The Rehearsal Dinner
Your bridesmaids will be a central part of the wedding rehearsal as you go through the steps to ensure smooth sailing on your wedding day. Although they do not have any special responsibilities at the rehearsal dinner, it will be a good chance for them to mingle with the groomsmen so they will feel comfortable socializing with them at the wedding. It is also customary at the rehearsal dinner to present your bridesmaids with a token of your appreciation for all their help. As Lord Tennyson noted, "A happy bridesmaid makes a happy bride." (hint, hint)
One of the main functions of the bridesmaids throughout the whole wedding process is to serve as your representatives and cheerleaders. As members of the receiving line, the bridesmaids have the difficult role of moving guests, friends and relatives along smoothly and making sure that everyone has a chance to speak briefly with the bride and groom. At the reception, hostessing may require introducing people (and introducing themselves) to make relatives and friends feel comfortable.
Part of the financial responsibility of being a bridesmaid, in addition to the dress and accessories, is paying for incidentals such as hair styling, makeup, pedicures and manicures. You can offer to help, but your bridesmaids should know up front that they will share some of these expenses. Also in this category are accommodations and transportation. To avoid any misunderstandings, many brides outline the costs early in the planning process and try to help wherever possible to alleviate financial strain.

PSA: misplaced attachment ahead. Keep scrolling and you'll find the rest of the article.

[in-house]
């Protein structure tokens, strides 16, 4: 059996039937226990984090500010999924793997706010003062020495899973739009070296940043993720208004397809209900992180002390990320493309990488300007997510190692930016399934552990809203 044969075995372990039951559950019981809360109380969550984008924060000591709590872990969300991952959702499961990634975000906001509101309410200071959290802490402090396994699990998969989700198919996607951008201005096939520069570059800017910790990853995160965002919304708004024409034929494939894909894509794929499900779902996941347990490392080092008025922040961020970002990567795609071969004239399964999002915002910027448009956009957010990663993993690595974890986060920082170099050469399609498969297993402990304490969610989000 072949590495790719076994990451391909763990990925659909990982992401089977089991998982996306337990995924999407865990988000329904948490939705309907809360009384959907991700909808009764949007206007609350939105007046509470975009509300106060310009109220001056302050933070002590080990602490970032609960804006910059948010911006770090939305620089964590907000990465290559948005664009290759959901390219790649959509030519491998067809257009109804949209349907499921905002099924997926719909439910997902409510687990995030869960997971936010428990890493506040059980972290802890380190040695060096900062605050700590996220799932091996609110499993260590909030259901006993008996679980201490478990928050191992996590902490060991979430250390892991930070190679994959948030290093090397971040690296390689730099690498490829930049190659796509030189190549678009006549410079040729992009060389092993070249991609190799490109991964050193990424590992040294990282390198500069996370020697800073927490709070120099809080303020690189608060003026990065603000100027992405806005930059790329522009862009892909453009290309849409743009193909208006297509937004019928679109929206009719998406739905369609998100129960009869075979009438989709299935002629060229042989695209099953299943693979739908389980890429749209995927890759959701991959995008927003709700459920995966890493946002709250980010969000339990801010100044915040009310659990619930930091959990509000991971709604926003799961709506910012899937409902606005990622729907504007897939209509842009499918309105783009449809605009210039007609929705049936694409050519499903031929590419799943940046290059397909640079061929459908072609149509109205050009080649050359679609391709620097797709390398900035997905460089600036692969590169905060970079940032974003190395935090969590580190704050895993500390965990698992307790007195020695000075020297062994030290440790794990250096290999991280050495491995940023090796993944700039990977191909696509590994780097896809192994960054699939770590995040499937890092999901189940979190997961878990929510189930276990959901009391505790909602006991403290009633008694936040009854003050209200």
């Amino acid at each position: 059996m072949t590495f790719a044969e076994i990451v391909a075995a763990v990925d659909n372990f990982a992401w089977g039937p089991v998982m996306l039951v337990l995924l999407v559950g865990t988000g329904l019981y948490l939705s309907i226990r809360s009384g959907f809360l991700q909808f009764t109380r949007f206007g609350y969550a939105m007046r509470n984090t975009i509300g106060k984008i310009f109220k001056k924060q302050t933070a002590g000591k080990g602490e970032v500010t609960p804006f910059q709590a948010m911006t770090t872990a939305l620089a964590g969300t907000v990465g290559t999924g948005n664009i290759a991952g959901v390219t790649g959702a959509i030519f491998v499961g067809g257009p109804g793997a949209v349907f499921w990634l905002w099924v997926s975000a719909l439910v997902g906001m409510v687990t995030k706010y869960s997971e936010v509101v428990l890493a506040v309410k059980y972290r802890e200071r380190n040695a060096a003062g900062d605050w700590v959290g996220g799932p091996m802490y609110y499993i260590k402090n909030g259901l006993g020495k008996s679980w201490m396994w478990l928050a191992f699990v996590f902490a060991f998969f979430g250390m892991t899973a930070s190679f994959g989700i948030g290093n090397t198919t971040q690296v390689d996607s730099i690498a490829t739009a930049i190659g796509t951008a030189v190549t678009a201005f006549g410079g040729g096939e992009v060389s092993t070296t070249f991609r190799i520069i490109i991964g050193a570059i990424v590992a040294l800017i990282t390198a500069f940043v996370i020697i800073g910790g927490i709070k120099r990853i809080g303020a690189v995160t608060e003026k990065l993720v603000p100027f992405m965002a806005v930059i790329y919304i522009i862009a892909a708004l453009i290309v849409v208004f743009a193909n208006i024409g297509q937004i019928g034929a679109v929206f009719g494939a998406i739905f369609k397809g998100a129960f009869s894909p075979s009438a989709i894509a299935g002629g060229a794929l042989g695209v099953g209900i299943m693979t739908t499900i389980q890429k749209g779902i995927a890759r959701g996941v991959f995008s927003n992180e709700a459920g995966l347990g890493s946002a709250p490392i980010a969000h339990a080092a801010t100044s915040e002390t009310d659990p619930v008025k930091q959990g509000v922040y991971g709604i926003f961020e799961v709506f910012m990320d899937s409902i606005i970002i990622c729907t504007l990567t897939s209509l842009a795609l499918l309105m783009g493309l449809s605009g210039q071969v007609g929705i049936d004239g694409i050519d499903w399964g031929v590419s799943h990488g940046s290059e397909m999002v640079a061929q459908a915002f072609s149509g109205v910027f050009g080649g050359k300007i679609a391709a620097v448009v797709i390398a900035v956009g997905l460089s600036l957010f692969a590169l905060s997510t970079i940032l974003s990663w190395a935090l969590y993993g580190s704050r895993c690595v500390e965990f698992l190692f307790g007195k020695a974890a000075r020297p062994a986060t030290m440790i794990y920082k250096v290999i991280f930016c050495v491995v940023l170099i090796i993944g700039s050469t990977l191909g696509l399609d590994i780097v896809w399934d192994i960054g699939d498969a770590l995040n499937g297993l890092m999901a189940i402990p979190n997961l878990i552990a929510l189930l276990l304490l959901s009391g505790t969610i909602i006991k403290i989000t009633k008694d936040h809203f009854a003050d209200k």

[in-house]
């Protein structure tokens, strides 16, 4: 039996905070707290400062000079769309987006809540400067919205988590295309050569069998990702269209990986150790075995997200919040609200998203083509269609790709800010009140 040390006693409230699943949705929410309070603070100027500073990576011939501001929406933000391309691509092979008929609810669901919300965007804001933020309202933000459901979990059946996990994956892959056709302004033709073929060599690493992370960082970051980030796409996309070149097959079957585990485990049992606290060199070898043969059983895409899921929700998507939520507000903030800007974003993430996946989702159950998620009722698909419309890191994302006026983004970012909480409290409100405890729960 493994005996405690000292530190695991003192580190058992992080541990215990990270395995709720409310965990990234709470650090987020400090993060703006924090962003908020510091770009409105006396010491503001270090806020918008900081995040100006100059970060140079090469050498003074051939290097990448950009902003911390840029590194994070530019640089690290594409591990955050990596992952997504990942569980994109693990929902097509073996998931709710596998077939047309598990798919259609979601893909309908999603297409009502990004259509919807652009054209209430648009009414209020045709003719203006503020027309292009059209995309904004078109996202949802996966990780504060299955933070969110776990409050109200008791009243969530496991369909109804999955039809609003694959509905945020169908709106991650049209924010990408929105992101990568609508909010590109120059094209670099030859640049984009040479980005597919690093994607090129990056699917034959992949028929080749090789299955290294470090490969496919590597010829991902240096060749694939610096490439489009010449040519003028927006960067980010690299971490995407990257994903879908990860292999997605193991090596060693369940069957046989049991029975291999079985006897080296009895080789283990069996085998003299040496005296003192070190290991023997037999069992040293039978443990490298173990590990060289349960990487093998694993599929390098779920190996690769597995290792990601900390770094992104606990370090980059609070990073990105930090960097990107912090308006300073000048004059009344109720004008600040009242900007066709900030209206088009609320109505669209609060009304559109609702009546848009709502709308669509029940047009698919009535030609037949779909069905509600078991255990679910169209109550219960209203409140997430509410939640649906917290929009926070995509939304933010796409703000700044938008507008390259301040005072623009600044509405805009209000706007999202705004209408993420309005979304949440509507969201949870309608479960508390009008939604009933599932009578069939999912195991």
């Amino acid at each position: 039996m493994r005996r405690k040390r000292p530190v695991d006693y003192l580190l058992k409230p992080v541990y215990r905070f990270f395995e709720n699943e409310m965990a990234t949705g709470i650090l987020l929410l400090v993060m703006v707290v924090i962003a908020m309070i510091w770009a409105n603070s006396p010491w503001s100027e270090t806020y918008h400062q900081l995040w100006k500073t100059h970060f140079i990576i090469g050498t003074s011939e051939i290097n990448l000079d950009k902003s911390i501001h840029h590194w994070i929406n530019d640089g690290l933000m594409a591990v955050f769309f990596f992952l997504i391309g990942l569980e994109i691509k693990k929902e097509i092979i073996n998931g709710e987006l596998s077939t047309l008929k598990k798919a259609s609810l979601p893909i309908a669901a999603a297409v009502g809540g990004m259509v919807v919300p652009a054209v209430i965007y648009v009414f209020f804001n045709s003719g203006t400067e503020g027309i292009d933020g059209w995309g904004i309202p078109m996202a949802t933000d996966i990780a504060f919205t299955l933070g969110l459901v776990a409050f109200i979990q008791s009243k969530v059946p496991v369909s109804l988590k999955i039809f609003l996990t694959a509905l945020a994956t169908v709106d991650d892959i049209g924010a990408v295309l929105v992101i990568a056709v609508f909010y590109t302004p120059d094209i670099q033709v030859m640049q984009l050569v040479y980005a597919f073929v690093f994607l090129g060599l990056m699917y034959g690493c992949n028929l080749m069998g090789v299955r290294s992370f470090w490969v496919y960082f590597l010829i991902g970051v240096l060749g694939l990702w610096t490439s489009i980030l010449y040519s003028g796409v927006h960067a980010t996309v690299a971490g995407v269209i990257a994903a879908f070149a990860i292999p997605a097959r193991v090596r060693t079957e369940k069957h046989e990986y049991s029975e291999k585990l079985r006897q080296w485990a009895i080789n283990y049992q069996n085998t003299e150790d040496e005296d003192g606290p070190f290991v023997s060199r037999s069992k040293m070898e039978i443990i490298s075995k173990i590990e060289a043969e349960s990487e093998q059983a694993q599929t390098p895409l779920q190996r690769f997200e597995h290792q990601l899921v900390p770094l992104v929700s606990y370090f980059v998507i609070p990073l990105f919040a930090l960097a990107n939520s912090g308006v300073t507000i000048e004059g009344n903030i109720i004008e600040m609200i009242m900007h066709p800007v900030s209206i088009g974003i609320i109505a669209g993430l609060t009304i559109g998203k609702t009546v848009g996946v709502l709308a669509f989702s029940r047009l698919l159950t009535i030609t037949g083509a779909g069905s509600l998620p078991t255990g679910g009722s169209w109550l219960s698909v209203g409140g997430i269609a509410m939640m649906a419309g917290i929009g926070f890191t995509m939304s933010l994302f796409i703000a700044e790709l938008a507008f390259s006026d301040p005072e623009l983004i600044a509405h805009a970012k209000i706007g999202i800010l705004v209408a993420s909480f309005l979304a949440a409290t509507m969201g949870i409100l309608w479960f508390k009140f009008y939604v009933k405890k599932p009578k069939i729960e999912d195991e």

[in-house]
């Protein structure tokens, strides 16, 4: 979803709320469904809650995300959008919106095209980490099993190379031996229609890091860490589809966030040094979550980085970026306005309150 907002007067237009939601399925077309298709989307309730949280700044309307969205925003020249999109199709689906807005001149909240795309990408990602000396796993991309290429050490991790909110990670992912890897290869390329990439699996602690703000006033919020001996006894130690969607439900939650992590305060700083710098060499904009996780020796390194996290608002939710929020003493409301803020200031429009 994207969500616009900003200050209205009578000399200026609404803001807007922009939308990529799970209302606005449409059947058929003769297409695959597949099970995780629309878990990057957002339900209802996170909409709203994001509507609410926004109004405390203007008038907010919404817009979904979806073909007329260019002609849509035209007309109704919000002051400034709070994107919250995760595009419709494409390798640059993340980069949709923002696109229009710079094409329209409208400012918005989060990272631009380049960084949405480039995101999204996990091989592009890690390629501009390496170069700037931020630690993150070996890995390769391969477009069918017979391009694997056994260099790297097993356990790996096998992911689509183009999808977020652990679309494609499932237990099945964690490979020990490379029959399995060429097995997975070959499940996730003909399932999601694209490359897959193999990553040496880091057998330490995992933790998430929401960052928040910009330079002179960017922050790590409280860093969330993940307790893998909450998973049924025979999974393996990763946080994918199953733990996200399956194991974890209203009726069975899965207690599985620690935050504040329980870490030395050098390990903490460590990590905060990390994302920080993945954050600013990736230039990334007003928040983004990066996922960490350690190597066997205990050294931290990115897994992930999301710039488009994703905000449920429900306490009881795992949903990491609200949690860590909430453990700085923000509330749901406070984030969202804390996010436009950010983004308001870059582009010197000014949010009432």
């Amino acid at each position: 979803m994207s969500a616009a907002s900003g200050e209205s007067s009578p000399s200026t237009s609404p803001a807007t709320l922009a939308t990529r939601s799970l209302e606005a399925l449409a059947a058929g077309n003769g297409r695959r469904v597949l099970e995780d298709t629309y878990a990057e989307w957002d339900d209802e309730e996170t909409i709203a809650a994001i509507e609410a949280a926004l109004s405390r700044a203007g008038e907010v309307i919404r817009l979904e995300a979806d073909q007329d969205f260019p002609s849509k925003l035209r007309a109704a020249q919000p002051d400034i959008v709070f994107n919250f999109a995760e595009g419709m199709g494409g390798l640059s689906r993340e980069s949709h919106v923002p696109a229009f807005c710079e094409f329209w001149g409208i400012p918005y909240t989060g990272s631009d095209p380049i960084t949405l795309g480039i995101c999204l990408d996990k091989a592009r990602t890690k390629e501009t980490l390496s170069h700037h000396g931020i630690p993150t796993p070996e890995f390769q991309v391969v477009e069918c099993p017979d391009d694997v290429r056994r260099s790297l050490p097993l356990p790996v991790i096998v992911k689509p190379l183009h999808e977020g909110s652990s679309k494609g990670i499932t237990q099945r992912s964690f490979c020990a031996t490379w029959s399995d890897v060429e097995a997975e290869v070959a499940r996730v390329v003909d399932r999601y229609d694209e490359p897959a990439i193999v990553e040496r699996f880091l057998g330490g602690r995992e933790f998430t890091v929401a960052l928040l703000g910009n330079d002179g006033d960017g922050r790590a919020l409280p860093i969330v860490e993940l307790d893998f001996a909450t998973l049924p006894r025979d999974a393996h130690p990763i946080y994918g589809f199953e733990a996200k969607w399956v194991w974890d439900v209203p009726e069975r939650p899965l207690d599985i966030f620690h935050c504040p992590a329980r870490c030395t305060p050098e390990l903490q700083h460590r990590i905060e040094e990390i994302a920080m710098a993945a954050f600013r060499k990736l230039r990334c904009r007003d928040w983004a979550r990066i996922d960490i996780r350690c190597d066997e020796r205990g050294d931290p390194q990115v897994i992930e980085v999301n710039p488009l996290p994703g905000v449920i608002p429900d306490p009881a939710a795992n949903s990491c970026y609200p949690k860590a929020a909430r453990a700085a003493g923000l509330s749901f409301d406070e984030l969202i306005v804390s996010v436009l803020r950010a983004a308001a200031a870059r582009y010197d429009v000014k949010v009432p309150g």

Dancing Up A Storm
Many wedding customs date back to times of greater pageantry and pomp, like a formal opening dance number for bridesmaids and groomsmen. Even if there is no such thing planned, bridesmaids should serve as "starters" at the reception to get everyone on their feet and having fun when the band gets swinging. It may be the electric slide rather than a lovely waltz, but the bridesmaids should try to inspire guests to shake it up.
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Turning Heads And Avoiding Headaches
The Dress And Accessories: A Worthwhile Expense
In all likelihood, the largest expense for your bridesmaids will be the dress, and accessory items like shoes, jewelry and a headpiece. Contrary to popular opinion, choosing and ordering a bridesmaid dress should not be a chore.